The Golden Years… a time of leisure, travel, and more time with family and friends. This is likely what springs to mind when someone mentions retirement. However, did you know that your retirement years are typically split into three main stages – the active years, the quiet years, and the frailty years?
While most will hope and/or plan to spend up big in the active years, it’s important to ensure you also plan on having adequate funds set aside for the frailty years. These are the later years of retirement where health and functional capacity may begin to decline, and additional care and support may be required.
While the Government contributes towards health and aged care costs, it is crucial that you also plan for these expenses.
When putting together your retirement plan, particularly planning for the frailty years, there are some important considerations.
Health expenditure is predicted to increase per person from $7,926 in 2020 to $9,594 in 2035.
This can represent a large portion of the cost of living for older Australians and is an essential expense that needs to be factored into spending throughout the retirement stages.
Quality of Care
While you might be familiar with the amount you need for a comfortable standard of living, you will also need to consider the amount you might need for a comfortable standard of care as well.
Factoring in the quality of lifestyle you would expect for the frailty years will be critical to determining your expense needs for these years.
These expenses might include in-home care (i.e., grocery delivery, meal preparation, home maintenance and cleaning), home and/or motor vehicle adaptations, residential aged care etc.
Aged Care services come in many different forms, from home care and transitional care to respite and permanent residential care.
While most older Australians prefer to continue to live at home, the likelihood of needing to move into residential aged care increases throughout the later years of retirement.
According to the OECD (2020), 18.4% of the Australian population aged 80+ were using long-term care provided by an institution (excluding hospitals).
Residential aged care facilities can come with a range of costs, including:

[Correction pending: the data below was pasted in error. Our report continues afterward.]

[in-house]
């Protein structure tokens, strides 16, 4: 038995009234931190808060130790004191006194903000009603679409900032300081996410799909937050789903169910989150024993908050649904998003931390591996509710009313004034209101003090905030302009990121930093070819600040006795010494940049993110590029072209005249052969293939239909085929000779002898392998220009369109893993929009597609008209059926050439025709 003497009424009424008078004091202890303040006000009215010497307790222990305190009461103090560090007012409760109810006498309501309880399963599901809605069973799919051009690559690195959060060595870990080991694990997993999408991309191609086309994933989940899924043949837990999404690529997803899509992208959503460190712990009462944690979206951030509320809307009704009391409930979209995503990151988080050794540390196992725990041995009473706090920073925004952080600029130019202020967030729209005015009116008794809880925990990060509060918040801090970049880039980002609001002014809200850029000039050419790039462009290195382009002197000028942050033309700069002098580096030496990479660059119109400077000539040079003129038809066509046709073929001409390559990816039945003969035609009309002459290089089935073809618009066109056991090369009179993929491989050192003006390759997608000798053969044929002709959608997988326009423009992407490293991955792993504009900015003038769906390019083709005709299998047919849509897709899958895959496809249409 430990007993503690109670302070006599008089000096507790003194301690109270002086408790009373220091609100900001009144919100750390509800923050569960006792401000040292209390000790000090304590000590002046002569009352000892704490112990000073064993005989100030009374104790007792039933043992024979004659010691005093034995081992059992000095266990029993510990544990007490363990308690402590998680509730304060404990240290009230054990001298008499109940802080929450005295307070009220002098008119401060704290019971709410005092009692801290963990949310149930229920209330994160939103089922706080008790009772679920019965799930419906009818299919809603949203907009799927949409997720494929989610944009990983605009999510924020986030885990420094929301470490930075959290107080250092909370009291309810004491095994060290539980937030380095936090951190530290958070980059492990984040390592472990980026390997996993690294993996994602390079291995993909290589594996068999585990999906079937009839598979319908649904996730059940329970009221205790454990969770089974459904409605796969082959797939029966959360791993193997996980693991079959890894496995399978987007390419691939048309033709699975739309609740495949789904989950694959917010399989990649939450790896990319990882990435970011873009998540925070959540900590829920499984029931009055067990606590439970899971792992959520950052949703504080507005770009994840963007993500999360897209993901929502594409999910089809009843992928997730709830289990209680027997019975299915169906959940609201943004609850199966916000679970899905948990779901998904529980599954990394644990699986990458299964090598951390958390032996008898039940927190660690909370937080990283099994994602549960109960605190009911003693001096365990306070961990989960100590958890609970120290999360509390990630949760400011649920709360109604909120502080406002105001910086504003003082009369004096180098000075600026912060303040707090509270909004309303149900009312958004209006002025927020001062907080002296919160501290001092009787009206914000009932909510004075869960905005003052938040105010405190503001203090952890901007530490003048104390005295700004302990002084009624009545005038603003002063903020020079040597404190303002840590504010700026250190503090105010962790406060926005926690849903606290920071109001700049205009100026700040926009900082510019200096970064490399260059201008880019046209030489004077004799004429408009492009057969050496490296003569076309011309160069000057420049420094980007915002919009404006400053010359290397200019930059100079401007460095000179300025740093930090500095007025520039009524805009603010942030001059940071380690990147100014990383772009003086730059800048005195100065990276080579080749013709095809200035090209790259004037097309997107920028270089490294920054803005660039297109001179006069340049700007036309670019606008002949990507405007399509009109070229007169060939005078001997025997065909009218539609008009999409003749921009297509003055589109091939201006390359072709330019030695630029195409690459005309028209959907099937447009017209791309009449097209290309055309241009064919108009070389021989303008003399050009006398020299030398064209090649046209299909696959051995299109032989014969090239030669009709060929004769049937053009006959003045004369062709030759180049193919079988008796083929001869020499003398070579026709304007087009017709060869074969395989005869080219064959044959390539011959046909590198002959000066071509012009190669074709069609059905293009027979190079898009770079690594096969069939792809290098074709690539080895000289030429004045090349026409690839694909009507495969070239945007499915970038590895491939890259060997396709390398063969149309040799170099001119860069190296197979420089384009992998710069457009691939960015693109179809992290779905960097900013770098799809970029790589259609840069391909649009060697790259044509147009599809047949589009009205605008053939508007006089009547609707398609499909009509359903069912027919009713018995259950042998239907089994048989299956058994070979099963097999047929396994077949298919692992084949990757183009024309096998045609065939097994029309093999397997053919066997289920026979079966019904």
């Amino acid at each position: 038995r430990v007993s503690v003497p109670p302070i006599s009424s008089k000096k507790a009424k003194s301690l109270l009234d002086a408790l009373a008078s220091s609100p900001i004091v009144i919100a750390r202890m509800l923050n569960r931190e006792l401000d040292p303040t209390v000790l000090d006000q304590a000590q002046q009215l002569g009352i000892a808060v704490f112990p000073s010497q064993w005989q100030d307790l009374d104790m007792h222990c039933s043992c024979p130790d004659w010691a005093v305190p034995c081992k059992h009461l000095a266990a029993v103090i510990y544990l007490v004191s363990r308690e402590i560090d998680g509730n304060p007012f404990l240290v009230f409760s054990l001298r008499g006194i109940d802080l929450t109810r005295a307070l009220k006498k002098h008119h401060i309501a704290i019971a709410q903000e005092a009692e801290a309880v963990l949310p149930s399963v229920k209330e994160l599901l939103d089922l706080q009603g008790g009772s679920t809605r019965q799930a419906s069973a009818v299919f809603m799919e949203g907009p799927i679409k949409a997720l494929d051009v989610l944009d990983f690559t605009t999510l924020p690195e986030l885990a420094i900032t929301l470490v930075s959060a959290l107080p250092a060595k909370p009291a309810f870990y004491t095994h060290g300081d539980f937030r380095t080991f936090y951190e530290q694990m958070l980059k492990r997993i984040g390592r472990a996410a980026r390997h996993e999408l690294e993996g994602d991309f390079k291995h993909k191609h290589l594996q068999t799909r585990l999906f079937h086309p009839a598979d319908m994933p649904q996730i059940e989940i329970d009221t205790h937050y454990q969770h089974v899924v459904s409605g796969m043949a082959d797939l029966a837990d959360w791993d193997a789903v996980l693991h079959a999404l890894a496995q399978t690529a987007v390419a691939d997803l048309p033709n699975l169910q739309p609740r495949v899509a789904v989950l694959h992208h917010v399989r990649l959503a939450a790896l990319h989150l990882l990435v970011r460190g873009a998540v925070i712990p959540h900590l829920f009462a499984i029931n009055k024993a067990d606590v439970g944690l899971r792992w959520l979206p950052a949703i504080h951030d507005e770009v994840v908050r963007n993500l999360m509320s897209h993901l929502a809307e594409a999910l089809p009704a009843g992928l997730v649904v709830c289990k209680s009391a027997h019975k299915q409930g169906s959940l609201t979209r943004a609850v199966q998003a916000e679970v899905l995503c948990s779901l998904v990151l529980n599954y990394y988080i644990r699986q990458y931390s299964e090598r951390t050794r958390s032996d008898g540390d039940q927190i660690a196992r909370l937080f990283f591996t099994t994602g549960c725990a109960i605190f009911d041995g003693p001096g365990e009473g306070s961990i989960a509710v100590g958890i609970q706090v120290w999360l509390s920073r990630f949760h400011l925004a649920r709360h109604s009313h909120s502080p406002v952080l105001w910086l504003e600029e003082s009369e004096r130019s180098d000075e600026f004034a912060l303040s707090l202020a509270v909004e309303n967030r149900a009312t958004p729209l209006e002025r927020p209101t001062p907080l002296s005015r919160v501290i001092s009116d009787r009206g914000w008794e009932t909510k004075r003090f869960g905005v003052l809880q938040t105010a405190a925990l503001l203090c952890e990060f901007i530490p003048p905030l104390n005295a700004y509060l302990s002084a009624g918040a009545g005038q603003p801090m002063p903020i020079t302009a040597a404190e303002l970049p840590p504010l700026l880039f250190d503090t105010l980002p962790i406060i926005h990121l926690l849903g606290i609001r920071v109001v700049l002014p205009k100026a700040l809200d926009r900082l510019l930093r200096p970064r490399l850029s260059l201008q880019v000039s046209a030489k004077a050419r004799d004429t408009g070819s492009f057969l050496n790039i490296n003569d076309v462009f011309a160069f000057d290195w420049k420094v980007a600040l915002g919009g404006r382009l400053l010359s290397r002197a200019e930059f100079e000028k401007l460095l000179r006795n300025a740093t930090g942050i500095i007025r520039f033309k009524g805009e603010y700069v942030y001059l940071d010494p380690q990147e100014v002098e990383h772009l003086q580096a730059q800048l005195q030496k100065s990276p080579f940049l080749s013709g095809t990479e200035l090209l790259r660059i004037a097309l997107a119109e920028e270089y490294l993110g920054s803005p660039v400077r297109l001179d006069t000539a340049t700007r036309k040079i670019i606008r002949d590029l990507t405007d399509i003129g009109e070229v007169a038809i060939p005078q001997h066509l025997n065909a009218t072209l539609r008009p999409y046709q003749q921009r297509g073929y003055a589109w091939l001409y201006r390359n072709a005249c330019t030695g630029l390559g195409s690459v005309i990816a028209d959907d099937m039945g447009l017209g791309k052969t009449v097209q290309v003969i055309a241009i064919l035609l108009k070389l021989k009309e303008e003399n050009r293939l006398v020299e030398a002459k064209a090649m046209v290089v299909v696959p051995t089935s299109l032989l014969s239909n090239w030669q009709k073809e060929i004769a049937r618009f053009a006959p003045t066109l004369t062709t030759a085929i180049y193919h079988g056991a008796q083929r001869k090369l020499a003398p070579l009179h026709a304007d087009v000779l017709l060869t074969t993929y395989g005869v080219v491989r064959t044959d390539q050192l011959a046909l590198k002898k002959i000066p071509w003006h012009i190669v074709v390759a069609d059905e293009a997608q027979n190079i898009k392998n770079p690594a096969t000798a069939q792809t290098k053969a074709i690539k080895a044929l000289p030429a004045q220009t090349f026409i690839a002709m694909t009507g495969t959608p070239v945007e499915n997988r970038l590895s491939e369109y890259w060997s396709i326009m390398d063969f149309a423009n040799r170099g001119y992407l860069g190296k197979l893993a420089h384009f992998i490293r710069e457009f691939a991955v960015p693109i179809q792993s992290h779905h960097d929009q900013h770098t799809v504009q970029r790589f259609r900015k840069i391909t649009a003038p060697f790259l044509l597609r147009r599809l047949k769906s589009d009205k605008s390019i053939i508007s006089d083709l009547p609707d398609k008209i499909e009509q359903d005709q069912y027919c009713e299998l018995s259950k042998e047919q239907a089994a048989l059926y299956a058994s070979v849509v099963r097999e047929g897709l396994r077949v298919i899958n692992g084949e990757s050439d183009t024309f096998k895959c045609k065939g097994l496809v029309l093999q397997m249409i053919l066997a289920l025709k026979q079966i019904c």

- Basic daily fees;
- Means-tested care fees; and
- Accommodation costs.
While the basic daily fees are a set amount paid for by all residents, the means-tested care fees and accommodations costs are subject to an assessment of your income and assets.
Longevity Risk is the risk of outliving the average life expectancy, which may require greater levels of retirement assets than originally planned for.
A good way to allow for this is to include a life expectancy buffer, by adding additional years (i.e. 5-10) to your life expectancy when calculating your retirement expense needs.
Strategies for Retirement Planning
There are several financial planning strategies available that can help retirees to get the most out of their retirement assets. These can include:
- Contributing to superannuation, including downsizer contribution strategies.
- Using account-based pensions and annuity products to structure retirement assets.
- Strategies to optimise age pension entitlements, including prepaying funeral bonds.
- Aged care planning, including the best way to fund care costs and how to best manage the family home.
If you’re not sure how to best approach your retirement plan, reach out to us today.
 Harris A, Sharma A. Estimating the future health and aged care expenditure in Australia with changes in morbidity.
 https://www.oecd.org/ ‘Long-Term Care Resources and Utilisation: Long-term care recipients 2020’, Organisation for Economic Co-operation and Development